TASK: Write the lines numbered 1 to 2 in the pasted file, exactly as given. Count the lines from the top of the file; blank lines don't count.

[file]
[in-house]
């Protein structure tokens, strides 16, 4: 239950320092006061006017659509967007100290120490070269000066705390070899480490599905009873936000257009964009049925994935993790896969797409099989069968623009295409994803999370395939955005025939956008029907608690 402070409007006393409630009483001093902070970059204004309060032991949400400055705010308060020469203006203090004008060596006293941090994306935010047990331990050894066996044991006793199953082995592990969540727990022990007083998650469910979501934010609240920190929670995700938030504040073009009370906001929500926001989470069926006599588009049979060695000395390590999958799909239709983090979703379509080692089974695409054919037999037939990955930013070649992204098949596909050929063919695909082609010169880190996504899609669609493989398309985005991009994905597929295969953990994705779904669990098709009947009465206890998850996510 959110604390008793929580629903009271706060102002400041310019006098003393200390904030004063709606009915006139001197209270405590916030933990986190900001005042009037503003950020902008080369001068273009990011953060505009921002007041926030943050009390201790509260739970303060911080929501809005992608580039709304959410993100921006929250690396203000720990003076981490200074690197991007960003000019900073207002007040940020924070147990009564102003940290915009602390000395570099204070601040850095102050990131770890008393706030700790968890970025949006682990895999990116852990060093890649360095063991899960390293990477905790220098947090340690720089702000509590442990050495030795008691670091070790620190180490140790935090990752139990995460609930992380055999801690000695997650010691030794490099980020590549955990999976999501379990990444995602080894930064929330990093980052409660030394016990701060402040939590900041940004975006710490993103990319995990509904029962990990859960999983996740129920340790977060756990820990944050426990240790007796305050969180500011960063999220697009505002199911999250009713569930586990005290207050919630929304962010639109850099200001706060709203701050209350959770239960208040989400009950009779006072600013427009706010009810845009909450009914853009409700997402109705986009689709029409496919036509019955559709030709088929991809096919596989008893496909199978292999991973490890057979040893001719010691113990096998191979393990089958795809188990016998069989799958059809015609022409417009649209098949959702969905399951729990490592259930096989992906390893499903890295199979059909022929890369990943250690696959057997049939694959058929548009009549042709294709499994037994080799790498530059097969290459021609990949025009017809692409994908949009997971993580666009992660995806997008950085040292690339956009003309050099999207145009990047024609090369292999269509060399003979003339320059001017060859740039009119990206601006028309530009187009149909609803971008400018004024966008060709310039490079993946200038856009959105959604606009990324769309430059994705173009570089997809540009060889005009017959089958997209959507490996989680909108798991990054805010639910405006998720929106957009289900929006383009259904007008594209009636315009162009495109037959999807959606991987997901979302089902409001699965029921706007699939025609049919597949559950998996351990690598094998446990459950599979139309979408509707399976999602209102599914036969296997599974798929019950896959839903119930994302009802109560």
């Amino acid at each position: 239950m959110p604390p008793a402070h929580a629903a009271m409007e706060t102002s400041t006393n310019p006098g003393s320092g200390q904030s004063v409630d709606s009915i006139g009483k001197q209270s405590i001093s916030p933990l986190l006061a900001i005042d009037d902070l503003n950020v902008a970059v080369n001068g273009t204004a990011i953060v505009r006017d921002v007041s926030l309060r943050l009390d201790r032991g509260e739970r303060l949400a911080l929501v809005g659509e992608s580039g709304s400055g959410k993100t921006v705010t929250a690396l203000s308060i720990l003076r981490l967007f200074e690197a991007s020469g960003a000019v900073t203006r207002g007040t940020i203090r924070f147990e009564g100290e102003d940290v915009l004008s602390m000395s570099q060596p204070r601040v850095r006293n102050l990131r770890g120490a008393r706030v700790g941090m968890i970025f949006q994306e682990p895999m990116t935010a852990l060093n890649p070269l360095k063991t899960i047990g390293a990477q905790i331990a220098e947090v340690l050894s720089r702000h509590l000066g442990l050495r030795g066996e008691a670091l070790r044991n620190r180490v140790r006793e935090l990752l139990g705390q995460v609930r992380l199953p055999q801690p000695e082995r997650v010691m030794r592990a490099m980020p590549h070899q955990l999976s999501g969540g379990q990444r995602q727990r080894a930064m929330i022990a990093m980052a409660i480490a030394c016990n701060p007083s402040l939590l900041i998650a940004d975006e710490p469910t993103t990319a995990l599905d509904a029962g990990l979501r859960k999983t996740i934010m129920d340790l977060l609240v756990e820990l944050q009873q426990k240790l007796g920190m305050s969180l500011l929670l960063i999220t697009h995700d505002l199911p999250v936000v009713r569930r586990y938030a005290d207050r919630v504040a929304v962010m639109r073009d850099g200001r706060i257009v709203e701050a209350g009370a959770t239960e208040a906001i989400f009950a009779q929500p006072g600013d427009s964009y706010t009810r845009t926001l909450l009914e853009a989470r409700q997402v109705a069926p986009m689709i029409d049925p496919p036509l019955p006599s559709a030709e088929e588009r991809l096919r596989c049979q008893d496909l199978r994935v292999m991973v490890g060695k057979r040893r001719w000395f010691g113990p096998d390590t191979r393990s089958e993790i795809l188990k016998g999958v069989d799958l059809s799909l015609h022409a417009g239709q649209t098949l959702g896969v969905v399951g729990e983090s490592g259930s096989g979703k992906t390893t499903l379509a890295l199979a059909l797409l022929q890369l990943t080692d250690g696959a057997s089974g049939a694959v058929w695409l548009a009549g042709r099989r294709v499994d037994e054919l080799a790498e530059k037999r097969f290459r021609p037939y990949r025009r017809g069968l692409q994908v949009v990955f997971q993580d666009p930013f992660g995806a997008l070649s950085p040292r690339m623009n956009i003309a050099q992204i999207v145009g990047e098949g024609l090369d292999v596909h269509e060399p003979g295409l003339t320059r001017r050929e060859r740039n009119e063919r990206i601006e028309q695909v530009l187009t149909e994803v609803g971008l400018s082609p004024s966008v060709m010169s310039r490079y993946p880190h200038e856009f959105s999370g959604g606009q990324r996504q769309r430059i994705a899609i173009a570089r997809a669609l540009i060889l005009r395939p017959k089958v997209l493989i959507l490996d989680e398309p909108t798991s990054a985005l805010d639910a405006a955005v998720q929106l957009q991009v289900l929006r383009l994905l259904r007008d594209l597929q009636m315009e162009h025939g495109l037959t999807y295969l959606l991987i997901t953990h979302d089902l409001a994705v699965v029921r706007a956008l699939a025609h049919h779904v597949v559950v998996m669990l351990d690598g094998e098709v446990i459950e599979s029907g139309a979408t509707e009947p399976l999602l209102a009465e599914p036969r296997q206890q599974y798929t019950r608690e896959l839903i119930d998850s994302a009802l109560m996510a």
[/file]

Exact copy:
[in-house]
């Protein structure tokens, strides 16, 4: 239950320092006061006017659509967007100290120490070269000066705390070899480490599905009873936000257009964009049925994935993790896969797409099989069968623009295409994803999370395939955005025939956008029907608690 402070409007006393409630009483001093902070970059204004309060032991949400400055705010308060020469203006203090004008060596006293941090994306935010047990331990050894066996044991006793199953082995592990969540727990022990007083998650469910979501934010609240920190929670995700938030504040073009009370906001929500926001989470069926006599588009049979060695000395390590999958799909239709983090979703379509080692089974695409054919037999037939990955930013070649992204098949596909050929063919695909082609010169880190996504899609669609493989398309985005991009994905597929295969953990994705779904669990098709009947009465206890998850996510 959110604390008793929580629903009271706060102002400041310019006098003393200390904030004063709606009915006139001197209270405590916030933990986190900001005042009037503003950020902008080369001068273009990011953060505009921002007041926030943050009390201790509260739970303060911080929501809005992608580039709304959410993100921006929250690396203000720990003076981490200074690197991007960003000019900073207002007040940020924070147990009564102003940290915009602390000395570099204070601040850095102050990131770890008393706030700790968890970025949006682990895999990116852990060093890649360095063991899960390293990477905790220098947090340690720089702000509590442990050495030795008691670091070790620190180490140790935090990752139990995460609930992380055999801690000695997650010691030794490099980020590549955990999976999501379990990444995602080894930064929330990093980052409660030394016990701060402040939590900041940004975006710490993103990319995990509904029962990990859960999983996740129920340790977060756990820990944050426990240790007796305050969180500011960063999220697009505002199911999250009713569930586990005290207050919630929304962010639109850099200001706060709203701050209350959770239960208040989400009950009779006072600013427009706010009810845009909450009914853009409700997402109705986009689709029409496919036509019955559709030709088929991809096919596989008893496909199978292999991973490890057979040893001719010691113990096998191979393990089958795809188990016998069989799958059809015609022409417009649209098949959702969905399951729990490592259930096989992906390893499903890295199979059909022929890369990943250690696959057997049939694959058929548009009549042709294709499994037994080799790498530059097969290459021609990949025009017809692409994908949009997971993580666009992660995806997008950085040292690339956009003309050099999207145009990047024609090369292999269509060399003979003339320059001017060859740039009119990206601006028309530009187009149909609803971008400018004024966008060709310039490079993946200038856009959105959604606009990324769309430059994705173009570089997809540009060889005009017959089958997209959507490996989680909108798991990054805010639910405006998720929106957009289900929006383009259904007008594209009636315009162009495109037959999807959606991987997901979302089902409001699965029921706007699939025609049919597949559950998996351990690598094998446990459950599979139309979408509707399976999602209102599914036969296997599974798929019950896959839903119930994302009802109560």